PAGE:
Four years ago my wife and I said, "I do" in sickness and in health. I distinctly remember the feeling as my knees buckled when I saw Kaitlyn walk down the aisle. Our eyes connected and everyone else in the room melted away. My heart raced just like the first time I saw her walk into freshman-year acting class.
Here walking towards me was the girl I fell in love with on the first day of college, and now almost ten years later, we'd confess our love for each other in front of our closest friends and family.
It was the happiest day of our lives.
The next day we boarded a plane to my second home, Hawaii, where I showed her my favorite places to surf and meditate in front of the ocean.
On a beach in Paia, I watched her hair dance in the wind as the sun set over the cerulean blue ocean. We were young and in love, two dreamers excited to change the world.
That's when it all changed.
Strange anxiety attacks, odd joint pain that would migrate throughout her body like an elderly woman, a mental cloudiness, crushing fatigue, and many more horrifying neurological symptoms would emerge, leaving her in constant pain and fear.
On July 10, 2011 we said "I do," and in the winter of 2011, I held her hand on what would be the first of many trips to the doctor's office. The culprit? A tiny tick bite with poison so clever it left doctor after doctor stumped to find a cure.
At first, we were confident she'd return to health in no time. She was a marathon runner obsessed with healthy living, and we were sure she'd surprise the doctor with how quickly she bounced back. Just about the time I'd come home with the groceries, she'd be injecting herself with another round of IV antibiotics. But the IV didn't work and the doctor told her she'd just be crippled her whole life. Then came doctor #2, then #3, and now we have #4, Dr. Richard Horowitz.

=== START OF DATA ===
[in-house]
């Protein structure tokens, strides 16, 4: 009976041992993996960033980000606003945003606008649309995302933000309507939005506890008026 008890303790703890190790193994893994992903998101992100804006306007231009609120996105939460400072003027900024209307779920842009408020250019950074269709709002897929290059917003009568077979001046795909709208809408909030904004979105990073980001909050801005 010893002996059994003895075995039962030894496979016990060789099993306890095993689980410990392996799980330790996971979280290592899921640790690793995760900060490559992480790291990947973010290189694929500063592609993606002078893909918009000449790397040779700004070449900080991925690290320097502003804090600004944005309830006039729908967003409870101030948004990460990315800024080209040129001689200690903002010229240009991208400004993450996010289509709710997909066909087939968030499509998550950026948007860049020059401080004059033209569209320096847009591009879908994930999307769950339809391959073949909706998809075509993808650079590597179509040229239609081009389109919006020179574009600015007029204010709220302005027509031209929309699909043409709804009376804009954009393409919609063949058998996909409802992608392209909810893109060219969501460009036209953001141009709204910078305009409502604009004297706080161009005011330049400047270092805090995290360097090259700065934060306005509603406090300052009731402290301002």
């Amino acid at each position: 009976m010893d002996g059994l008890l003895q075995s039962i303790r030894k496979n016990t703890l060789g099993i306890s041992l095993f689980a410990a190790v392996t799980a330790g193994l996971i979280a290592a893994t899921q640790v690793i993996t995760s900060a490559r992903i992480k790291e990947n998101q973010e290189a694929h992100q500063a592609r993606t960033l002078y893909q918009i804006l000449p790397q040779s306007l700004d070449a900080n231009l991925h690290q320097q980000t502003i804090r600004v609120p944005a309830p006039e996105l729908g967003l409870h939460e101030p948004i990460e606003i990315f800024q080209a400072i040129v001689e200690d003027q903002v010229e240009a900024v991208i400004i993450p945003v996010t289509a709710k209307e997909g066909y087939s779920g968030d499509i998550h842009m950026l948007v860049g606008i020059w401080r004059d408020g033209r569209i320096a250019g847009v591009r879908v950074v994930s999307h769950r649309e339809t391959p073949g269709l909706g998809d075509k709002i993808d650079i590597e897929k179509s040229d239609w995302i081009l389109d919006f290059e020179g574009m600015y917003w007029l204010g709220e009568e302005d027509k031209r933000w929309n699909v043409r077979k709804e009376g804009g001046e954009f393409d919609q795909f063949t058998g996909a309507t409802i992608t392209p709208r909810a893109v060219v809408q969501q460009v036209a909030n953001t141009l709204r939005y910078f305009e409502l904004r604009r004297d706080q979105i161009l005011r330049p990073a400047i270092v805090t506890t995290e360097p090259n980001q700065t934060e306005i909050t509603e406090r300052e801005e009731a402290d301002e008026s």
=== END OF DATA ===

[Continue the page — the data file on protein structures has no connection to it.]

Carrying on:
We've gone from Western medicine to Eastern medicine full circle -- and now combine the two -- shifted eating habits to the Lyme anti-inflammatory diet, and continue to move forward as we explore all pathways toward health.
This journey hasn't been what we expected when we vowed "in sickness and in health," but through it we kindled a fire to make the world a better place for the upcoming generation.
Kaitlyn had been an elementary music teacher, working with children every day. When she got too sick to work, she stayed at home and wrote her first novel called "Elements." Now, because of her struggle with Lyme disease, Kaitlyn has written a children's book called "Once Upon a Lyme" to bring Lyme awareness to children across the world, and has created a blog space that helps other sufferers stay positive and hopeful for curative treatment.
For Lyme Disease Awareness Month, Kaitlyn created an animated video edition of the children's book, for free: no strings attached. The goal is to help parents begin a conversation about Lyme awareness and prevention with their children. Children should not have to fear playing outside.
Lyme Disease has grown to epidemic proportions with more than 300,000 new cases annually in the U.S. alone. Because it is difficult to diagnose and blood tests are unreliable, the disease has yet to become as well known as others on the autoimmune spectrum, and despite the staggering number of newly infected cases each year, Lyme Disease has one of the lowest amounts of funding.
Spreading the word begins with one conversation, or in this case, watching a whimsical cartoon about how to prevent Lyme disease.
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